On a recent Friday evening, in front of a roaring fire in the Fireplace Room in the stunning Saddleback base lodge, scores of relatives, friends and admirers of the legendary Roger Page joined with him to help celebrate his 90th birthday.
We all came to the realization that we were doing more than honoring one man for his contributions to the sport we love. We were celebrating the history of the sport and business here in Maine, embodied in a single remarkable man.
First, a word or two about the man himself:
It was a little over 70 years ago when Roger Page taught his first ski lessons as an instructor on a small rope-tow slope in Leominster, Mass.
Three short years later, he was one of just six professionals in the soon-to-be world-acclaimed Sepp Ruschp Ski School on Mount Mansfield at Stowe, Vt.
His first visit to the Western Mountains of Maine was in 1957 when he brought his Mount Mansfield Ski Club junior girls’ racing team to Sugarloaf and sensed that something great might be happening in the mighty Blue Mountains of Franklin County – and that there might be an opportunity to get in on the ground floor.
The next year, with wife Patsy and two young daughters in tow, he ventured back, met legendary Kingfield entrepreneur/ski shop operator/real estate developer Harvey Boynton, and found himself owning a house and joining director Werner Rothbacher’s Sugarloaf Ski School, where he launched the mountain’s first junior program.
The very next year, he ventured to Rangeley, where a group of locals was meeting to talk about launching a ski area on nearby Saddleback Mountain.
His dream was to have his own ski school, and this looked like an opportunity to get in on the birth of a new ski area. Each person at the meeting threw in a hundred bucks, and when Roger was asked to “go out and sell some stock to get this thing going,” he headed off to find investors.
The result was that by 1960 enough money had been raised to put in a couple of T-bars. The rest, as they say, is history.
He went on to run the ski school for decades, surviving a series of successive owners of the resort, and with the help of his capable and devoted Patsy he operated retail stores, both at the mountain and in downtown Rangeley, until his retirement a few short years ago.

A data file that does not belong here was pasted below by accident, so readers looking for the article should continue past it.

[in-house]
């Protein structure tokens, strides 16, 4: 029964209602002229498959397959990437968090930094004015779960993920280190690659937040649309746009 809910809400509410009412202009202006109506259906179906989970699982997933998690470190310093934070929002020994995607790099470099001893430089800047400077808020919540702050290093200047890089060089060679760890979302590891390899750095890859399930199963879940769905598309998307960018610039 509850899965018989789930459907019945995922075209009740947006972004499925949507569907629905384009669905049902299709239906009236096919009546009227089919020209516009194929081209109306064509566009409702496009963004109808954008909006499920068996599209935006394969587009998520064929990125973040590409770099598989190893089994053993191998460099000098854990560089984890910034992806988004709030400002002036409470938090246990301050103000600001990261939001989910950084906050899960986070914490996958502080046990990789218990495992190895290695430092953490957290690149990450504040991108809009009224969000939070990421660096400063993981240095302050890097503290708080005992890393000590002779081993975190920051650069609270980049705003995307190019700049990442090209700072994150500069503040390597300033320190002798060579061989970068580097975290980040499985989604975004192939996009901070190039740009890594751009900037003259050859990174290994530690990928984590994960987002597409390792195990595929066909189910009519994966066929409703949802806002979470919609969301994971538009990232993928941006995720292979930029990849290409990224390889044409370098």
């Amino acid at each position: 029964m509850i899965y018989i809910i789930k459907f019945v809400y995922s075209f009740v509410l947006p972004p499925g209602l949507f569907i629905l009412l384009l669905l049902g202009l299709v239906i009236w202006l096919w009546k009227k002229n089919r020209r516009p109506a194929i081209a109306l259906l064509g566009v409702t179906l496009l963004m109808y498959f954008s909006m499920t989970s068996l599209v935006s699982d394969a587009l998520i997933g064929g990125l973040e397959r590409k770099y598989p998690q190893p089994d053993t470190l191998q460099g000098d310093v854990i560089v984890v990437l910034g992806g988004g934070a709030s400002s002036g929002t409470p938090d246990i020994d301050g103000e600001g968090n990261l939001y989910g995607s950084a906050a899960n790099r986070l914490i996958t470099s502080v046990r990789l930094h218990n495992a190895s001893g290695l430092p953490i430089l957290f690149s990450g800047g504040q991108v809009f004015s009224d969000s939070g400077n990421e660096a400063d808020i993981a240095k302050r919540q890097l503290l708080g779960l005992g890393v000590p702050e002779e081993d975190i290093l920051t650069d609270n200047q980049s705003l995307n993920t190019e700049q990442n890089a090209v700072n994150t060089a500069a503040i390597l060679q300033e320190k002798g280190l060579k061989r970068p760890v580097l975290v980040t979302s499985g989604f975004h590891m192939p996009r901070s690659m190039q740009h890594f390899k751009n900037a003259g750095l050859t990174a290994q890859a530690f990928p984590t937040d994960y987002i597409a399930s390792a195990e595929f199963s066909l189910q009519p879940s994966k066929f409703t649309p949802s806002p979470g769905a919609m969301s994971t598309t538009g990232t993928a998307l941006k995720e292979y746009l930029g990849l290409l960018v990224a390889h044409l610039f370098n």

But to Maine skiers, his involvement with the development of skiing as a major engine for economic activity in the mountains of Maine mirrors the genesis of the industry.
From 1935 to 1955, it seemed that virtually every town with even a tiny hill realized that locals could enjoy the emerging sport of skiing, so interested and generous citizens, along with the help of Franklin Roosevelt’s WPA Civilian Conservation Corps workers in some cases, hacked out ski trails and put in rope tows to haul skiers up the hill.
At one time, hard as it now is to believe, there were more than 80 operating rope tows from northernmost Maine to York County. Some of them were no more than a farmer’s tractor propped up so a drive wheel could rotate a revolving rope up a hillside.
Then in the 1950s, after seeing the success of skiing as a business in neighboring New Hampshire and at Maine’s own Pleasant Mountain, entrepreneurs like Shelton Noyes came along and installed an actual cable lift at his Bald Mountain development in Oquossoc.
It was a group of Rangeley locals onto which Page first grafted himself, then came to lead. That group mirrored what had been happening all over Maine for a couple decades, but on a larger scale and with a grander vision.
At the same time, the number of small rope-tow slopes was beginning to decline for a variety of reasons, culminating in their virtual disappearance in the 1970s as liability insurance issues mitigated against their continuing operation.
So it was that at the festive gathering generously hosted by Bill and Irene Berry and their dedicated staff at Saddleback, we were able to thank in some small way a man whose life and history in our sport exemplify how one man and a small group of his neighbors can turn a dream into a reality and then, although they certainly weren’t aware of or even thinking about it at the time, an industry.
Page’s life also reminds us that you can, if you really want to commit yourself to it completely, live your dream. For that alone, Roger, we thank you.
John Christie is a former ski racer and ski area manager and owner, a ski historian and member of the Maine Ski Hall of Fame. He and his son, Josh, write columns on alternating weeks. He can be reached at: